Growing up, for many young girls and myself included, having a Barbie represented dispelling reality to create a fantasy world where pint-size figurines took over the world in amazing fashions. Having the option to dress my plastic friend in clothes I wished existed in my closet amplified my desire to own a Barbie. The plethora of style options I owned allowed me to create any kind of Barbie I wanted with the change of an outfit.
It didn’t dawn on me that a representation of myself was lacking in my created Barbie world until Mattel, the toy manufacturing company for Barbie, produced a replica doll of the singer Brandy(1999) and the movie Life-Size(2000) was released, whichdepicted model Tyra Bank playing a Barbie doll turned human. Seeing a different version, besides the predominately white, bleach blond hair and anorexic skinny plastic figure, of Barbie allowed me to contrive an utopia where a sense of my identity was displayed in the world I created in my head.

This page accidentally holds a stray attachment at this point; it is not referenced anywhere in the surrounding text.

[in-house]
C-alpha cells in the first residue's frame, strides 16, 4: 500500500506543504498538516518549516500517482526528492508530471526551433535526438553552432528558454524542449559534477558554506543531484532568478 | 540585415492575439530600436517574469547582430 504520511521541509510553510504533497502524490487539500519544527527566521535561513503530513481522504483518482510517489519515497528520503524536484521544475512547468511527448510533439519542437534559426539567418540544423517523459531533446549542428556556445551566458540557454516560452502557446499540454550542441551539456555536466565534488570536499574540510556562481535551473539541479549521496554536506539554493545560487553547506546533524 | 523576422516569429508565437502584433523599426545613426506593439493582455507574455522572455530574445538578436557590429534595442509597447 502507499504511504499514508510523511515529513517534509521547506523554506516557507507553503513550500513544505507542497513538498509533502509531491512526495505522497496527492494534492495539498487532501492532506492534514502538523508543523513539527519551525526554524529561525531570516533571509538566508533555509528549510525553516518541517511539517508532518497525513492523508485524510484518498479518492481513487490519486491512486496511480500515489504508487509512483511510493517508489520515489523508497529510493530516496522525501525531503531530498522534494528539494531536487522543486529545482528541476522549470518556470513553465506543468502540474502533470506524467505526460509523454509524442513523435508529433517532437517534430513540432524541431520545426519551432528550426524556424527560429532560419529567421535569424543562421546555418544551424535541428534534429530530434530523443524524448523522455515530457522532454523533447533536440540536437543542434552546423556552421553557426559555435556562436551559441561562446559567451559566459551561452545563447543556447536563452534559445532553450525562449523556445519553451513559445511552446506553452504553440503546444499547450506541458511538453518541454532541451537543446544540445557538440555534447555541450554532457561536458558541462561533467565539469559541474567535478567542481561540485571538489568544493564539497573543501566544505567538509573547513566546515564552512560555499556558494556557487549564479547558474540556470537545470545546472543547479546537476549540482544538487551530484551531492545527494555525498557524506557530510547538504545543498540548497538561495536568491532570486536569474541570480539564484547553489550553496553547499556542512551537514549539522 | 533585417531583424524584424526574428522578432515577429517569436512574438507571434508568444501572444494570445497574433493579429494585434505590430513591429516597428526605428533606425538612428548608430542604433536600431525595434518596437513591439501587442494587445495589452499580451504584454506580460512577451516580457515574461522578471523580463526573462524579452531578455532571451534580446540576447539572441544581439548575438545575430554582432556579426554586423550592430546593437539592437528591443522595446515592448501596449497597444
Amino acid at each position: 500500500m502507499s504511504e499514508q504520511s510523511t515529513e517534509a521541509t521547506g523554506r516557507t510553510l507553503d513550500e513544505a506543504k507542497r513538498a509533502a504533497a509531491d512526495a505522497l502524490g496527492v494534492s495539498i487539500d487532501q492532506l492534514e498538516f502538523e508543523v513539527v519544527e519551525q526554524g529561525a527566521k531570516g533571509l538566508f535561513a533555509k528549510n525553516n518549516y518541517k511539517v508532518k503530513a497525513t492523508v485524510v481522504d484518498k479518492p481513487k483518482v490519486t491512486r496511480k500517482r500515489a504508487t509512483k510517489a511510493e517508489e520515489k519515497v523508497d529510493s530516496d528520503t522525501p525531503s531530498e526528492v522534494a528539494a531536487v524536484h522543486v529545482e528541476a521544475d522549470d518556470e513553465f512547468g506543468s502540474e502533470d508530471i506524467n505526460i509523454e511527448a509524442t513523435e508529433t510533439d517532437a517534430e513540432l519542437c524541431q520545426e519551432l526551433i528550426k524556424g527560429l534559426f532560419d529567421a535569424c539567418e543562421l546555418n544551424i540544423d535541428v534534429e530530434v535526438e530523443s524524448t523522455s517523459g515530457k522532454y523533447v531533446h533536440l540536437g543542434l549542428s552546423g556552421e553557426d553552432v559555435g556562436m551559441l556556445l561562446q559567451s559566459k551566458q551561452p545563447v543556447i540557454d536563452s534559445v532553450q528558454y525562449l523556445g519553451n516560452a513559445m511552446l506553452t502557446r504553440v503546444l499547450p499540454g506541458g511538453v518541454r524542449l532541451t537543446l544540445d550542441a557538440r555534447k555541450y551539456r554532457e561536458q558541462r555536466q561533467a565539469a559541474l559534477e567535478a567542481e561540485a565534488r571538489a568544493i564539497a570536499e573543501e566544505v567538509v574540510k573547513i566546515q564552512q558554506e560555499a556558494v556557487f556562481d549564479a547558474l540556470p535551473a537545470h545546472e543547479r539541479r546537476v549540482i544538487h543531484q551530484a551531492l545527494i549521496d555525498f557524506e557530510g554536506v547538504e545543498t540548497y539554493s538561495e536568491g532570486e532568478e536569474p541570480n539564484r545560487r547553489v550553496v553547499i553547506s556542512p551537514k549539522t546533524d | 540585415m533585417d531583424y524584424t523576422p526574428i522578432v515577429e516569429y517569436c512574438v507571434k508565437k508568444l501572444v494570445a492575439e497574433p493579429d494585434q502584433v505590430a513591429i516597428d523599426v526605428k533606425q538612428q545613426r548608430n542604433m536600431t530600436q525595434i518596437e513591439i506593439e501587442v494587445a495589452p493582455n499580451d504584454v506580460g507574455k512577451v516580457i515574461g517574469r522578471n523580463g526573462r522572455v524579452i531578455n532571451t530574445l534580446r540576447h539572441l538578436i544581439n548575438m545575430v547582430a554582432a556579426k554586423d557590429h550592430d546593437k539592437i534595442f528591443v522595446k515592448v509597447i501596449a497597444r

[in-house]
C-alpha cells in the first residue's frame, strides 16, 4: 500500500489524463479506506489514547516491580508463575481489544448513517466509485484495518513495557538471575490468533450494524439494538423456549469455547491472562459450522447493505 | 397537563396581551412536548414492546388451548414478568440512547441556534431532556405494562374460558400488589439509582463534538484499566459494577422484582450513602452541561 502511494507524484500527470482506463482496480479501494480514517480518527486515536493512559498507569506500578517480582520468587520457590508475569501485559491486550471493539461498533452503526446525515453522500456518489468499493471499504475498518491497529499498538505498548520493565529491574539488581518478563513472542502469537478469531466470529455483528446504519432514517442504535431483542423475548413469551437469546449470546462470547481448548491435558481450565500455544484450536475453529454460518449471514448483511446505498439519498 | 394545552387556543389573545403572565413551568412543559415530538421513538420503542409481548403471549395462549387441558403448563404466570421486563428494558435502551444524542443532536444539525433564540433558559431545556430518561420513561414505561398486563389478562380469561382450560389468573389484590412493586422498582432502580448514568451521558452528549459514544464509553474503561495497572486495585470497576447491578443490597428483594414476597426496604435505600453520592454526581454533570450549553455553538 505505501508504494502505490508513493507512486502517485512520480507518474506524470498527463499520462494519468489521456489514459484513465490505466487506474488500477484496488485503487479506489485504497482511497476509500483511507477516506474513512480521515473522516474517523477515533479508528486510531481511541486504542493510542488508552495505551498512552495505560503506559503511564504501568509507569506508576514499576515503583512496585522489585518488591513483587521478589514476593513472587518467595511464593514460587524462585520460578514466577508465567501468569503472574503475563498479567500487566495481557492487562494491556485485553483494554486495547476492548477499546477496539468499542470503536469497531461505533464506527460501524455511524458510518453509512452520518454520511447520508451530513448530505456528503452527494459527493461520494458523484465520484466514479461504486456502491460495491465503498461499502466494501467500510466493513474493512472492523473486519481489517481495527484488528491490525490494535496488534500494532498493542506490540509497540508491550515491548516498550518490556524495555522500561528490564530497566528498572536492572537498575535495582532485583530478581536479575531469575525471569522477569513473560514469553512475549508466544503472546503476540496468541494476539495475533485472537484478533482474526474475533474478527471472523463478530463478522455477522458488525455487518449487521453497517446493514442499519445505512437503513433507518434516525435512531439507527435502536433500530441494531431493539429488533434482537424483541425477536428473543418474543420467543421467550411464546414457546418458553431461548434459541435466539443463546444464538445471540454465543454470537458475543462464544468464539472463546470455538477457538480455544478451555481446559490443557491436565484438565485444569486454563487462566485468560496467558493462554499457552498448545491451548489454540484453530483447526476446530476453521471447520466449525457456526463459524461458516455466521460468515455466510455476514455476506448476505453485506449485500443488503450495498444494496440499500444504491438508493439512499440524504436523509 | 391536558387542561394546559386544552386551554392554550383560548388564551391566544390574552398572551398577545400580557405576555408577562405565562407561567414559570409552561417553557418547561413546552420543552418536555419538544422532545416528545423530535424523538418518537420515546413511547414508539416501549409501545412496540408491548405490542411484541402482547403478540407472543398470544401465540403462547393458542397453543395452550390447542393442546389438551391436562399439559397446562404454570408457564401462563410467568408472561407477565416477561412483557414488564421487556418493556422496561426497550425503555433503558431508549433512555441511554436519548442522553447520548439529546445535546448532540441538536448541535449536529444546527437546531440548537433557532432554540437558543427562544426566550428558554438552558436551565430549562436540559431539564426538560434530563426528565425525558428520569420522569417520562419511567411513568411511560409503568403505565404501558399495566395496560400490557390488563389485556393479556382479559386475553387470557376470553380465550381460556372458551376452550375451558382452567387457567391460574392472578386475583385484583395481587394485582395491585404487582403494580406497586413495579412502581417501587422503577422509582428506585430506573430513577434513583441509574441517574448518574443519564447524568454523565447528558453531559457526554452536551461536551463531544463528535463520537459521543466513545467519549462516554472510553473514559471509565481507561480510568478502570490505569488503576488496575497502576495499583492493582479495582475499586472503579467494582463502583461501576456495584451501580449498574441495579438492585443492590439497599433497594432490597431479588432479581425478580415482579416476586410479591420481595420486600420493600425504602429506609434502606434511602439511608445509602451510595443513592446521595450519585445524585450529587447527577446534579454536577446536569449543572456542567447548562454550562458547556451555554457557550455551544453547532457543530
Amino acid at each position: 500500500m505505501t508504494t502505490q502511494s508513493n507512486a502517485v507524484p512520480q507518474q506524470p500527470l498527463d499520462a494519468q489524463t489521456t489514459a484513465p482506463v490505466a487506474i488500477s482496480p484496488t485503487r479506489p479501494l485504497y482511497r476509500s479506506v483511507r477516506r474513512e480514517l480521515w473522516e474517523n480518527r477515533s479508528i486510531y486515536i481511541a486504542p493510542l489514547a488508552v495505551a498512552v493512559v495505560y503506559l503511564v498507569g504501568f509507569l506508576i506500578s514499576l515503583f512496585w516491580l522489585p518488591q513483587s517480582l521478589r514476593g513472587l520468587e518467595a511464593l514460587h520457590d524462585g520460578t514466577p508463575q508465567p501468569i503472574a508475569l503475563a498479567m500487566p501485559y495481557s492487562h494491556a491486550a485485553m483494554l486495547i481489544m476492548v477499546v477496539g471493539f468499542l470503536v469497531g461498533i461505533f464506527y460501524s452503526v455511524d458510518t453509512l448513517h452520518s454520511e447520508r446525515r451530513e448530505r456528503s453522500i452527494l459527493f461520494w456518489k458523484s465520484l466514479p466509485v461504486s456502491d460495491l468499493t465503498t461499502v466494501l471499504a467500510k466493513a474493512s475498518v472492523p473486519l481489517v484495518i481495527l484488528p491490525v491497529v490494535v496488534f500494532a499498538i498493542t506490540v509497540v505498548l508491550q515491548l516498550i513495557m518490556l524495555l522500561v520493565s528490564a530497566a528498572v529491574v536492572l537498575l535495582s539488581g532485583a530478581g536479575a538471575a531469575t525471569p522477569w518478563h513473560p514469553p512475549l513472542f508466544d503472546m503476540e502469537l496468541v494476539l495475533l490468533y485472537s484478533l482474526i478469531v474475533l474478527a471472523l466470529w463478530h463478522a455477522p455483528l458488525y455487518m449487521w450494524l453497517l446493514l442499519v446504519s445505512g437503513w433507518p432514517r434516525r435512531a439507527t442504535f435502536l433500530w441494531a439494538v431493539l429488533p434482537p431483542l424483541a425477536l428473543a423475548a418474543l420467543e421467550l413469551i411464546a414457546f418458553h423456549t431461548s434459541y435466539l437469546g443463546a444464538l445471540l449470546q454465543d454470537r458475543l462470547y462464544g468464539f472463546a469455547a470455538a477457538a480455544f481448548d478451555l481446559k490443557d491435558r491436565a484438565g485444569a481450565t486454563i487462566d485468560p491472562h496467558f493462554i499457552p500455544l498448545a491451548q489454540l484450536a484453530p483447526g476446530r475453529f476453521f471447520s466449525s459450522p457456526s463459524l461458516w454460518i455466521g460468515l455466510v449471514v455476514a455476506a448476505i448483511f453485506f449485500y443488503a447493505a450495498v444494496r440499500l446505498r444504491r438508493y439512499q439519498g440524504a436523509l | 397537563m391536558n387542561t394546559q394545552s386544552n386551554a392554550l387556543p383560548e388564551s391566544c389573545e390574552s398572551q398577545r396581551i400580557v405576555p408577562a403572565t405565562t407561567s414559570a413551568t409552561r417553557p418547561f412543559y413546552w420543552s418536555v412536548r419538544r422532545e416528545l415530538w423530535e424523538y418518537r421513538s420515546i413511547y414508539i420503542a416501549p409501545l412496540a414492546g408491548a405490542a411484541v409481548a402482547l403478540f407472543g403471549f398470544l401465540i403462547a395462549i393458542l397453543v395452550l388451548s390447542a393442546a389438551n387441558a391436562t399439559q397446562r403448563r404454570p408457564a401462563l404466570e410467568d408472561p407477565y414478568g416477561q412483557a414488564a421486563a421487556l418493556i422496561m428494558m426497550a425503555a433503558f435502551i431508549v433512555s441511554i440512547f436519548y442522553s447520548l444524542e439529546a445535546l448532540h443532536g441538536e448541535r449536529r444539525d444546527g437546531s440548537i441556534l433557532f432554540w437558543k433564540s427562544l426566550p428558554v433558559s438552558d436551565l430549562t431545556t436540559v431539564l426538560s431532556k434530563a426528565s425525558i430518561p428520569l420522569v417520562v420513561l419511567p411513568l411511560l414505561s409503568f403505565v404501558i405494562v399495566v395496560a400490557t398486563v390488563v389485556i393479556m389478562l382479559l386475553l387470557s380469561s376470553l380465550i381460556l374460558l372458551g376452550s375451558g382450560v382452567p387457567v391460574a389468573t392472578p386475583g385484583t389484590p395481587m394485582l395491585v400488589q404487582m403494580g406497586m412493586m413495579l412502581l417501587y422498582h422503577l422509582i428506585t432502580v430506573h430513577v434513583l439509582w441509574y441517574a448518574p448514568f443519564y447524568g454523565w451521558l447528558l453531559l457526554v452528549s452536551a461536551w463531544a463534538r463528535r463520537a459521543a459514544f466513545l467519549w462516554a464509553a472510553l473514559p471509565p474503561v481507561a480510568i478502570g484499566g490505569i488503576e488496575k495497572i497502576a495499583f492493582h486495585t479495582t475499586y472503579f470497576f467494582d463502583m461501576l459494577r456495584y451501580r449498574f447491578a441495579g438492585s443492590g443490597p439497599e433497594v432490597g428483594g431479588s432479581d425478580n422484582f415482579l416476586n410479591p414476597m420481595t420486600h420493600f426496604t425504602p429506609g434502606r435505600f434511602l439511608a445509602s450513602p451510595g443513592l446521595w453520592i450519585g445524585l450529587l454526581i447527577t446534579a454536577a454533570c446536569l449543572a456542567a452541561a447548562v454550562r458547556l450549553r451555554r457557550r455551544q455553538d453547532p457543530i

It is estimated that a billion Barbie dolls have been sold in over 150 countries with three Barbie dolls approximately selling every second. Barbie is a cultural icon that represents American fashion and beauty standards. Due to Barbie’s image, the doll received major criticism, with many stating that the doll is sexual provocative and portrays an unrealistic image of female beauty. The popular toy communicates to the world that only one identity of beauty exist.
Attempting to change the iconic image, Barbie recently introduced the evolution of Barbie call the Fashionista which highlights four different body types (petite, curvy and tall), seven various skin tones and a myriad of eye colors and hairstyles.
The Evolution of Barbie
Further revolutionizing Barbie’s image, Haneefah Adam, medical scientist and blogger, created garments that showcase a more modesty look for Barbie called @hijarbie. The 24-year-old from Nigeria told mic.com that she wanted to have a doll that looked like her.
“I want them to be inspired — this is about having an alternative and creating an awareness of having toys that adopts your religion and culture and in your own likeness,” mentioned Adam “at the end of the day, leads to an improvement in self-esteem.”